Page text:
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TB diagnosis must go beyond persistent cough: Lancet study

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Shillong, March 13: While persistent cough has been a hallmark symptom of tuberculosis, there should be new ways identified to diagnose the world’s most deadly infection as a new study on Wednesday showed a majority of the patients do not have the common symptom.

The study, published in the journal Lancet Infectious Diseases, analysed data on more than 600,000 individuals in Africa and Asia.

The results showed that 82.8 per cent people with tuberculosis had no persistent cough and 62.5 per cent had no cough at all.

The infection is predominantly transmitted by coughing, but probably also through simply breathing, said researchers from the Amsterdam University Medical Center (UMC) in the Netherlands.

“Our results indicate the probable reason why, despite huge efforts to diagnose and treat the disease, the tuberculosis burden across Africa and Asia is hardly declining. We already knew that there was a giant gap between the 10.6 million who got ill with tuberculosis and the 7.5 million cases that were registered by health authorities in 2022,” said Frank Cobelens, Professor of Global Health at Amsterdam UMC.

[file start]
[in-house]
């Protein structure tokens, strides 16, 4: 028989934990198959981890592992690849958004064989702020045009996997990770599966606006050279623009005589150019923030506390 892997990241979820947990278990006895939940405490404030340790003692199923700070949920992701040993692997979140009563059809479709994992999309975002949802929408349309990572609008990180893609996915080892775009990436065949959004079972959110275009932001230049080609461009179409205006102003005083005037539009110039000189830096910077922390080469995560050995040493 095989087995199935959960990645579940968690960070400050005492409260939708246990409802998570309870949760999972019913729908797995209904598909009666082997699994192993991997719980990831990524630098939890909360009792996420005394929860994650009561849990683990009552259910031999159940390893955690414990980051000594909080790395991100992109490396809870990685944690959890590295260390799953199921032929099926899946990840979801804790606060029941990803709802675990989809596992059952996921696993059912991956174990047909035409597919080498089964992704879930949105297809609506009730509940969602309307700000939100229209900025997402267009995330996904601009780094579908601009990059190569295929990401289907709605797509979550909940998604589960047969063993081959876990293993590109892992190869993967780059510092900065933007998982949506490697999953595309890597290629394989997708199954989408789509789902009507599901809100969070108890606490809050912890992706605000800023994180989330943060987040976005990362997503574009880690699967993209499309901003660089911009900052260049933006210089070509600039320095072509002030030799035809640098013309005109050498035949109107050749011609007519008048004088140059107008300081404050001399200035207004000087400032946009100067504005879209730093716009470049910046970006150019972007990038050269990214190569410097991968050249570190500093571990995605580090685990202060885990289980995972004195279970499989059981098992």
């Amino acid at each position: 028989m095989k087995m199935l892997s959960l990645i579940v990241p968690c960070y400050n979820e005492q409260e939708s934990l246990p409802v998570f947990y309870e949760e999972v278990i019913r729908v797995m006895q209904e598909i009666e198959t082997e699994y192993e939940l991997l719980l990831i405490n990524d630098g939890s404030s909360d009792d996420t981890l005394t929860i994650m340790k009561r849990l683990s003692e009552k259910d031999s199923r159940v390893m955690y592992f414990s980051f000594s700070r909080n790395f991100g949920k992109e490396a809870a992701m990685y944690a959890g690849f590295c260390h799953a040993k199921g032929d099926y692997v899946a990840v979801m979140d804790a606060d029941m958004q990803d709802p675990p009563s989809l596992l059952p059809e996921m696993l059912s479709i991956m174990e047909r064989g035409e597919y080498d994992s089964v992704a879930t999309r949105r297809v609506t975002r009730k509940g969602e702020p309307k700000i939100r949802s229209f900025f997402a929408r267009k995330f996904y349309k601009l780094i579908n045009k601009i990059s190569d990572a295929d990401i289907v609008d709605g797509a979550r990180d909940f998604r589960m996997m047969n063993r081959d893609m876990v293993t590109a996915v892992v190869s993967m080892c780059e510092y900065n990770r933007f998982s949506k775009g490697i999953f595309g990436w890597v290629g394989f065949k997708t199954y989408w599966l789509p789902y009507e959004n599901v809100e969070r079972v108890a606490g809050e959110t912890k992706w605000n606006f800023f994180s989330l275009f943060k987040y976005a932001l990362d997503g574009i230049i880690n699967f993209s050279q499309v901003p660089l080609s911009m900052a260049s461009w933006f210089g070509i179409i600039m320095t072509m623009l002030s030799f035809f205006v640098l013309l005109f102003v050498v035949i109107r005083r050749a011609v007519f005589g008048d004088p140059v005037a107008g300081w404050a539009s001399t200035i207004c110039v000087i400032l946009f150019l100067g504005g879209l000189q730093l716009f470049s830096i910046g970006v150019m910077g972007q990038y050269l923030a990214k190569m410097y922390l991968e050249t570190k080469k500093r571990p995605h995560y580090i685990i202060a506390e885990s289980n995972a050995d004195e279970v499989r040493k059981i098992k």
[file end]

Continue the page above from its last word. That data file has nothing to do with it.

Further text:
“A persistent cough is often the entry point for a diagnosis, but if 80 per cent of those with TB do not have one, then it means that a diagnosis will happen later, possibly after the infection has already been transmitted to many others, or not at all,” he added.

Further, the analysis of national monitoring schemes in 12 countries showed similar results.

While the majority lacked cough, more than a quarter of those with TB had no symptoms at all — these were seen more in women than men.

Also a quarter of the patients without cough showed high loads of bacteria in their sputum and were probably highly infectious.

“When we take all of these factors into account, it becomes clear that we need to really rethink large aspects of how we identify people with TB. It is clear that current practice, especially in the most resource-poor settings will miss large numbers of patients with TB. We should instead focus on X-ray screening and the development of new inexpensive and easy-to-use tests” Cobelens said. (IANS)

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